Natural Resources, School of



Victoria R. Vayer, NC State UniversityFollow
Lincoln R. Larson, NC State University
M. Nils Peterson, NC State University
Kangjae Jerry Lee, NC State University
Richard Von Furstenberg, NC State University
Daniel Y. Choi, NC State University
Kathryn Stevenson, NC State University
Adam A. Ahlers, Kansas State University
Christine Anhalt-Depies, Wisconsin Department Natural Resources
Taniya Bethke, South Dakota Game, Fish & Parks
Jeremy Bruskotter, The Ohio State University
Christopher J. Chizinski, University of Nebraska-LincolnFollow
Brian Clark, Kentucky Department of Fish and Wildlife Resources
Ashley A. Dayer, Virginia Polytechnic Institute and State University
Benjamin Ghasemi, Texas A&M University
Larry Gigliotti, South Dakota State University
Alan Graefe, Pennsylvania State University
Kris Irwin, University of Georgia
Samuel J. Keith, University of Georgia
Matt Kelly, Michigan Technological University
Gerard Kyle, Texas A&M University
Elizabeth Metcalf, University of Montana
Wayde Morse, Auburn University
Mark D. Needham, Oregon State University
Neelam Poudyal, The University of Tennessee, Knoxville
Michael Quartuch, Colorado Parks and Wildlife
Shari Rodriguez, Clemson University
Chelsie Romulo, University Northern Colorado
Ryan L. Sharp, Kansas State University
William Siemer, Cornell University
Matt Springer, University of Kentucky
Richard Stedman, Cornell University
Taylor Stein, Florida Department of Forest Resources and Conservation
Tim Van Deelen, University of Wisconsin-Madison
Jason Whiting, California State University, Fresno
Richelle L. Winkler, Michigan Technological University
Kyle Maurice Woosnam, University of Georgia

Date of this Version



Published in The Journal of Wildlife Management 85:5 (2021), pp. 1017–1030.

DOI: 10.1002/jwmg.22055


Copyright © 2021 The Wildlife Society. Published by John Wiley. Used by permission.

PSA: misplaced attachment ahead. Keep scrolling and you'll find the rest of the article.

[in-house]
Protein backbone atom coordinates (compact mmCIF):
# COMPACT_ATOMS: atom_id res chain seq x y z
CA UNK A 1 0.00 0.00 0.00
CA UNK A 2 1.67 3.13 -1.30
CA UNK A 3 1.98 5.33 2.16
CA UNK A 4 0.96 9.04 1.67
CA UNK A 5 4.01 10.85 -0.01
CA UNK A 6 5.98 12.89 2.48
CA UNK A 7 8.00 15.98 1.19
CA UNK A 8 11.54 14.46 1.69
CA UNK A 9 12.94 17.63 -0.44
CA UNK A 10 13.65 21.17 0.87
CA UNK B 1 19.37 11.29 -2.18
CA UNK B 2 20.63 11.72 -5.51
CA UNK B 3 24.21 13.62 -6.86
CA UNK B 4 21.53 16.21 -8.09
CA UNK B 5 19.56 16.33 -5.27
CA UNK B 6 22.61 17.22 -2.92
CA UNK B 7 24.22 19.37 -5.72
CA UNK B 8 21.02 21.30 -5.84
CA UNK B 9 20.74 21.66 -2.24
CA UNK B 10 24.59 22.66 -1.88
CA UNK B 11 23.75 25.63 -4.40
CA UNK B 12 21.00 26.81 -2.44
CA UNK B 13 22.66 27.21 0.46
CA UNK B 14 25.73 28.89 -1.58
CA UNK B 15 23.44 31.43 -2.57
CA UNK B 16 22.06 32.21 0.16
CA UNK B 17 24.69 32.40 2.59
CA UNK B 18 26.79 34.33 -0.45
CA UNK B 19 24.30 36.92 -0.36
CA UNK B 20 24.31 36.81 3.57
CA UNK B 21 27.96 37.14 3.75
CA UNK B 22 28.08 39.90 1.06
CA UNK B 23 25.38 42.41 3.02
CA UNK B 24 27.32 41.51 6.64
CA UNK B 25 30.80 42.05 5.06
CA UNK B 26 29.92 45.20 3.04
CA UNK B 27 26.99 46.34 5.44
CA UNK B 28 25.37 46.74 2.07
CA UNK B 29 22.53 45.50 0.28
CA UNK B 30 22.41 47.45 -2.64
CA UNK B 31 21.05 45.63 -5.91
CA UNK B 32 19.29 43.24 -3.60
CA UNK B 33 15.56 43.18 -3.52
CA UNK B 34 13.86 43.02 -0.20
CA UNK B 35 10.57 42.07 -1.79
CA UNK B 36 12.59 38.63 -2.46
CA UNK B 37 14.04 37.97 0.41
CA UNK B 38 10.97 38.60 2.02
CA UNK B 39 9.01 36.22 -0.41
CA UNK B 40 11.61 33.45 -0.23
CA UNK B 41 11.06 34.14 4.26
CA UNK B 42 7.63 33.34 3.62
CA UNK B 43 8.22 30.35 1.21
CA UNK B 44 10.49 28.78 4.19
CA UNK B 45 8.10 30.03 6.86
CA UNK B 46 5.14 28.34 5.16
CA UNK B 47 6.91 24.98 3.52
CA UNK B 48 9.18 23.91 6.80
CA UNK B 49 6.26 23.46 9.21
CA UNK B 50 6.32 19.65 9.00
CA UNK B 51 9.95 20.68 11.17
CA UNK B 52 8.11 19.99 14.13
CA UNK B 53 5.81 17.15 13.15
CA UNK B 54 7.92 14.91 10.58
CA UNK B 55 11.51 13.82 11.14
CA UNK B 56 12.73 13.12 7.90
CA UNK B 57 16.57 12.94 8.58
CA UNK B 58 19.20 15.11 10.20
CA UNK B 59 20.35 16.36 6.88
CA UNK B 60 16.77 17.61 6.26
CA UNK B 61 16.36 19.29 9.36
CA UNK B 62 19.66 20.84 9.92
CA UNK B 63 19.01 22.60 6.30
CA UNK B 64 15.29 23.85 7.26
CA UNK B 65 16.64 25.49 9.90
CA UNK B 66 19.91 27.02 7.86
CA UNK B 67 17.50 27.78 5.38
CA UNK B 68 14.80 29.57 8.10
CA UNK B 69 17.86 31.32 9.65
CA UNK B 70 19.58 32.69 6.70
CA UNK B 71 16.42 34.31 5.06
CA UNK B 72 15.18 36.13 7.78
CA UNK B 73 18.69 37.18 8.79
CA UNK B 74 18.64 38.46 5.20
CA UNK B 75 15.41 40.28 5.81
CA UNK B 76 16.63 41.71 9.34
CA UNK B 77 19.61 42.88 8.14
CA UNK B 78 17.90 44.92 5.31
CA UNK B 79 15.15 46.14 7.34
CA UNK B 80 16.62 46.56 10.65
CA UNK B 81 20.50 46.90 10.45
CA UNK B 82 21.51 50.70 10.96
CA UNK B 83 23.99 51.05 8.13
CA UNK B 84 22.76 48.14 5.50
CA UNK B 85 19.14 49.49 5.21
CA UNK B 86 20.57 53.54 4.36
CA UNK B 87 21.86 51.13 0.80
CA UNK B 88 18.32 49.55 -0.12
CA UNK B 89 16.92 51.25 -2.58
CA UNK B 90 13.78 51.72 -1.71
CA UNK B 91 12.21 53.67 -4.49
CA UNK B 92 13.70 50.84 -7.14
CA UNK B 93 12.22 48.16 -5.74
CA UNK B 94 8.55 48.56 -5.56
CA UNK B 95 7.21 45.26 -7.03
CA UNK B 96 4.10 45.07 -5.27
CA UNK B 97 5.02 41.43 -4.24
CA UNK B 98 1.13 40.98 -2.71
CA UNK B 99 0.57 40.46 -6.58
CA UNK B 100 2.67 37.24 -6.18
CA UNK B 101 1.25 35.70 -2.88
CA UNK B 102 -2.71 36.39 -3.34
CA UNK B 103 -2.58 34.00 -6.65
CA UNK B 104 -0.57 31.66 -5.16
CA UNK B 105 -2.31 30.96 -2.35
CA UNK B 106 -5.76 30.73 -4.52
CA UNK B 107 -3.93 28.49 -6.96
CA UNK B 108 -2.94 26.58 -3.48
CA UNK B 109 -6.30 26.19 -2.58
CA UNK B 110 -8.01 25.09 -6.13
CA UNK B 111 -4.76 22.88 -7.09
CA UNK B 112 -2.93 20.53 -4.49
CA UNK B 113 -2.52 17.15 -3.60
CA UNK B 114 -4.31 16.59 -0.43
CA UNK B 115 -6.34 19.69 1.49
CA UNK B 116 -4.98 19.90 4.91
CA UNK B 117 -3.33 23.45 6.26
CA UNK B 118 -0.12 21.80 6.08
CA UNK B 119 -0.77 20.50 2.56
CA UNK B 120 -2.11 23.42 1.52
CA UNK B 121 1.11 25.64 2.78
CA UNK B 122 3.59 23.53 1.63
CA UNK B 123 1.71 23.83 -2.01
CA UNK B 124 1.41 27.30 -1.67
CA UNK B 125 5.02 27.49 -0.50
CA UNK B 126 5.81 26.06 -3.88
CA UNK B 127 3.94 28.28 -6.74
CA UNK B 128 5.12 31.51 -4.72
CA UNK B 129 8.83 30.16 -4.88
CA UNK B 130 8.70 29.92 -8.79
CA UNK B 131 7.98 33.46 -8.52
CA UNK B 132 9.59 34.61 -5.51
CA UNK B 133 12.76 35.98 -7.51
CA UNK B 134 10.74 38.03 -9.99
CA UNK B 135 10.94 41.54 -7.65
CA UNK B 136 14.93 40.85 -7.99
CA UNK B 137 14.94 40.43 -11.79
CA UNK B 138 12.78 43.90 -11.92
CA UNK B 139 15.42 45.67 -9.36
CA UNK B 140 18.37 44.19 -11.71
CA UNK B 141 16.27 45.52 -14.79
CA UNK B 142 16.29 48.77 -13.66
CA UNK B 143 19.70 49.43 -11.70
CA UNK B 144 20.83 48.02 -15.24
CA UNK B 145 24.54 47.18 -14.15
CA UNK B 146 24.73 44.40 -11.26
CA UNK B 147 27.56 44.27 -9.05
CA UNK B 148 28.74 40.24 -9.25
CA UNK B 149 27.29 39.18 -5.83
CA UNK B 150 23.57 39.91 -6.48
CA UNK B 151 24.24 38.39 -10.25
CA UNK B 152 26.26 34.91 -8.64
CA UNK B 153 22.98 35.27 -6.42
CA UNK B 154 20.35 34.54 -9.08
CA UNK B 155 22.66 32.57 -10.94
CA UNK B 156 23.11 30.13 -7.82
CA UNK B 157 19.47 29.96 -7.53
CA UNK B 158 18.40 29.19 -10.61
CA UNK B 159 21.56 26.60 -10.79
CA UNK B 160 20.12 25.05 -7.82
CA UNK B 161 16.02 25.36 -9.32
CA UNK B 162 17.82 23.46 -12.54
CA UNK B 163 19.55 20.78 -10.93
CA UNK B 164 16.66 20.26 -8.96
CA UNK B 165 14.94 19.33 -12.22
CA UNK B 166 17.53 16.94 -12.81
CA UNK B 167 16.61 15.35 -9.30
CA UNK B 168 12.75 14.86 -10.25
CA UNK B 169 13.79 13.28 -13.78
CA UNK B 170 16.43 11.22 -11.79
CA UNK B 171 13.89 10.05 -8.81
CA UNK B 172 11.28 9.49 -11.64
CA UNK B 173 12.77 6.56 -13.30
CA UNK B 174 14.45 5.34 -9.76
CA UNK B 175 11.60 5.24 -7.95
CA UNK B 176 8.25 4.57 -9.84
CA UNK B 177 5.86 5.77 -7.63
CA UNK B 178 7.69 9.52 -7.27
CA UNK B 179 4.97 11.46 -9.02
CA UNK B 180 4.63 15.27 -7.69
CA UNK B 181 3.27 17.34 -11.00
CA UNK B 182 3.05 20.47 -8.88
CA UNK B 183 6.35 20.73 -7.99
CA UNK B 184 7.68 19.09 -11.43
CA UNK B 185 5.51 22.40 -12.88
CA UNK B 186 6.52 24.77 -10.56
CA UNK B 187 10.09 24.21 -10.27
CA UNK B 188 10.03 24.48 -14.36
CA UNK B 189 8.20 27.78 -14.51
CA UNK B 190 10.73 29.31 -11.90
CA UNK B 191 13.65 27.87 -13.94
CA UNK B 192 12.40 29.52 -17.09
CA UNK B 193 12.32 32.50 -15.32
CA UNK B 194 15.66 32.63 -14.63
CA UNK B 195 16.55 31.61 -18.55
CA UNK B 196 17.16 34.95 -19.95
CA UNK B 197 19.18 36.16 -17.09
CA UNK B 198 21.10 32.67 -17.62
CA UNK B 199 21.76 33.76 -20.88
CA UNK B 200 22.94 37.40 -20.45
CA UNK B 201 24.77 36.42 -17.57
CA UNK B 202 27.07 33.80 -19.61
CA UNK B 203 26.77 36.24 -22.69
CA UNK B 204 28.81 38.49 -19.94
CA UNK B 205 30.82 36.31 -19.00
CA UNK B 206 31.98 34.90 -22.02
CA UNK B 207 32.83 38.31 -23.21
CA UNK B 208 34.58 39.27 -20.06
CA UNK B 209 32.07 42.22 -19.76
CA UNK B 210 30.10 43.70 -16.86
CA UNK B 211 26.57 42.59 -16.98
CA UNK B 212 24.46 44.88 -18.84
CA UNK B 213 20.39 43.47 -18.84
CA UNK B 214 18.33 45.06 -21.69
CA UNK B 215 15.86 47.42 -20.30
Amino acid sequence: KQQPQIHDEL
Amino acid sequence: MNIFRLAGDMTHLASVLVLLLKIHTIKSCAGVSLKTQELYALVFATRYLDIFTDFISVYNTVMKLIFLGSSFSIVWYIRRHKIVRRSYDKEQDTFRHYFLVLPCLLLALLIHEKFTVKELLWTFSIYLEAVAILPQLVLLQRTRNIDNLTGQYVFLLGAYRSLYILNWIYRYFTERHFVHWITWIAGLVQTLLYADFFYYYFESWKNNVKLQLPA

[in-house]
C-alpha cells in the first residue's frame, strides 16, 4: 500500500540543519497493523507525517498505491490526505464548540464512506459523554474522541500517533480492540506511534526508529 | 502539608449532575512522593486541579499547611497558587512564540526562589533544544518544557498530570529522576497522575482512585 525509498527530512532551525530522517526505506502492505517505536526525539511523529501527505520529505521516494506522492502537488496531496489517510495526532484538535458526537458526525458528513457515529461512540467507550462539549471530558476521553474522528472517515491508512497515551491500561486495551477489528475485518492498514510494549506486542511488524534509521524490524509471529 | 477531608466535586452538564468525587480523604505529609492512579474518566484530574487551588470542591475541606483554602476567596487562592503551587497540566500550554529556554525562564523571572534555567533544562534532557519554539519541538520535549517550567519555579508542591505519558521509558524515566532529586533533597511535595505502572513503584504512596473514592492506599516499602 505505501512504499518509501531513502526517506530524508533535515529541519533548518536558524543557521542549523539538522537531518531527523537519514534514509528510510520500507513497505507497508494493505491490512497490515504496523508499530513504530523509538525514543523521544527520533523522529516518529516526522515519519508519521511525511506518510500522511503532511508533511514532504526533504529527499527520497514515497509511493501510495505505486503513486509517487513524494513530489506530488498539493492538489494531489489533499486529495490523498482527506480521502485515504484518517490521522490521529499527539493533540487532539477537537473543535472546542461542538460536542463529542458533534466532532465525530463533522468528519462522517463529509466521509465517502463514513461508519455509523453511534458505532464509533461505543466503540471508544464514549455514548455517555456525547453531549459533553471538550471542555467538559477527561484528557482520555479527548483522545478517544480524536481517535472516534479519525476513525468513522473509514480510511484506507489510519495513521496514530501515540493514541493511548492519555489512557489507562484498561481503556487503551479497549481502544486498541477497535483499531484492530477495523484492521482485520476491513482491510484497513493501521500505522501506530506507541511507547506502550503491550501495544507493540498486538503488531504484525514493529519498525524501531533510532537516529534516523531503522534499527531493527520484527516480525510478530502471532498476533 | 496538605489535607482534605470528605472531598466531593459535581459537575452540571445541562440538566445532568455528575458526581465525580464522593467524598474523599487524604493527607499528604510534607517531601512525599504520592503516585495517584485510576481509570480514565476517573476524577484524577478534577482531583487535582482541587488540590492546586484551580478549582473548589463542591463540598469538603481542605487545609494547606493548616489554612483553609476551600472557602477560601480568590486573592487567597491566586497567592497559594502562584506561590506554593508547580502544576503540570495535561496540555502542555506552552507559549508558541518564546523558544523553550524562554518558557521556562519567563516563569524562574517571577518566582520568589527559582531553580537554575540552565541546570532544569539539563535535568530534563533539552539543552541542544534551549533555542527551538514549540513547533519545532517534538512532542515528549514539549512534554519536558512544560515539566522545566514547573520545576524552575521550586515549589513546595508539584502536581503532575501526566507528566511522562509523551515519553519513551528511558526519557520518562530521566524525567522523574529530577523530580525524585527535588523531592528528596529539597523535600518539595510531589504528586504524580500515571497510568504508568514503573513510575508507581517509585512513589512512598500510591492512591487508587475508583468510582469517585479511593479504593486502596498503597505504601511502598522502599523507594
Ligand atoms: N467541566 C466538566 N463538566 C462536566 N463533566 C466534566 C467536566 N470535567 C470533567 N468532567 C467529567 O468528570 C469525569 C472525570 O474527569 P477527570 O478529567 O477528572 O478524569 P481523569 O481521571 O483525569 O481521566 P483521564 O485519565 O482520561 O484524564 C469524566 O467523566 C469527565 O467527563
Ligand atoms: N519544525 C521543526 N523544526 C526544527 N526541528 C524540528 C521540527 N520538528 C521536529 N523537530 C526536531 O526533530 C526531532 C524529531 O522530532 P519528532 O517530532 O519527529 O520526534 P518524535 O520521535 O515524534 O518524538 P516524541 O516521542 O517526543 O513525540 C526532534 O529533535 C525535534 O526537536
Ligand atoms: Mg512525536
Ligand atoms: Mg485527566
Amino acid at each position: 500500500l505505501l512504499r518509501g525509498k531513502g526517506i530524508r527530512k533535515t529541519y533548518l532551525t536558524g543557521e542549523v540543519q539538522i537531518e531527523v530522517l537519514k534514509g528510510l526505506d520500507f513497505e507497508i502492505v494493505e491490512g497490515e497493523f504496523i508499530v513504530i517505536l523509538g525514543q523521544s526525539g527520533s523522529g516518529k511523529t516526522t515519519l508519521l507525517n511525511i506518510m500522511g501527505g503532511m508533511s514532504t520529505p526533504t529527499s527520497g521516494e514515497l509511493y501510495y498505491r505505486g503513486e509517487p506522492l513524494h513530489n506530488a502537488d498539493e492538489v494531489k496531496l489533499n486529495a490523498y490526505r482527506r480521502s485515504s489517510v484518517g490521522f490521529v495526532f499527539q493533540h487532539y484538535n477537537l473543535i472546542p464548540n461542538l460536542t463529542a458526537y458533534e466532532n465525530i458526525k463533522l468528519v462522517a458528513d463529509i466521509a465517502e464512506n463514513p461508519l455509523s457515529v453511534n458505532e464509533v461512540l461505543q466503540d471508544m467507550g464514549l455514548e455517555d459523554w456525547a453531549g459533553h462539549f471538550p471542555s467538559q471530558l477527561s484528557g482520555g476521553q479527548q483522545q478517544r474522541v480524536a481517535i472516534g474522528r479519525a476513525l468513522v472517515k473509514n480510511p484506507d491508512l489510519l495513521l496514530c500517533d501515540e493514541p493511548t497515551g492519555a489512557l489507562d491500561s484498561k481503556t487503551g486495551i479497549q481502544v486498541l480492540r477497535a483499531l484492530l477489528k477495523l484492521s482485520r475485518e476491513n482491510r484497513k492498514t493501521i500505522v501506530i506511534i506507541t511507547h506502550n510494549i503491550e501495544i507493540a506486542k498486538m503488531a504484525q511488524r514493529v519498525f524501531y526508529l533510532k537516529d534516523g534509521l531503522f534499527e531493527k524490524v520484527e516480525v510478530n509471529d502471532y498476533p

Declining participation in hunting, especially among young adult hunters, affects the ability of state and federal agencies to achieve goals for wildlife management and decreases revenue for conservation. For wildlife agencies hoping to engage diverse audiences in hunter recruitment, retention, and reactivation (R3) efforts, university settings provide unique advantages: they contain millions of young adults who are developmentally primed to explore new activities, and they cultivate a social atmosphere where new identities can flourish. From 2018 to 2020, we surveyed 17,203 undergraduate students at public universities across 22 states in the United States to explore R3 potential on college campuses and assess key demographic, social, and cognitive correlates of past and intended future hunting behavior. After weighting to account for demographic differences between our sample and the larger student population, 29% of students across all states had hunted in the past. Students with previous hunting experience were likely to be white, male, from rural areas or hunting families, and pursuing degrees related to natural resources. When we grouped students into 1 of 4 categories with respect to hunting (i.e., non-hunters [50%], potential hunters [22%], active hunters [26%], and lapsed hunters [3%]), comparisons revealed differences based on demographic attributes, beliefs, attitudes, and behaviors. Compared to active hunters, potential hunters were more likely to be females or racial and ethnic minorities, and less likely to experience social support for hunting. Potential hunters valued game meat and altruistic reasons for hunting, but they faced unique constraints due to lack of hunting knowledge and skills. Findings provide insights for marketing and programming designed to achieve R3 objectives with a focus on university students. © 2021 The Wildlife Society.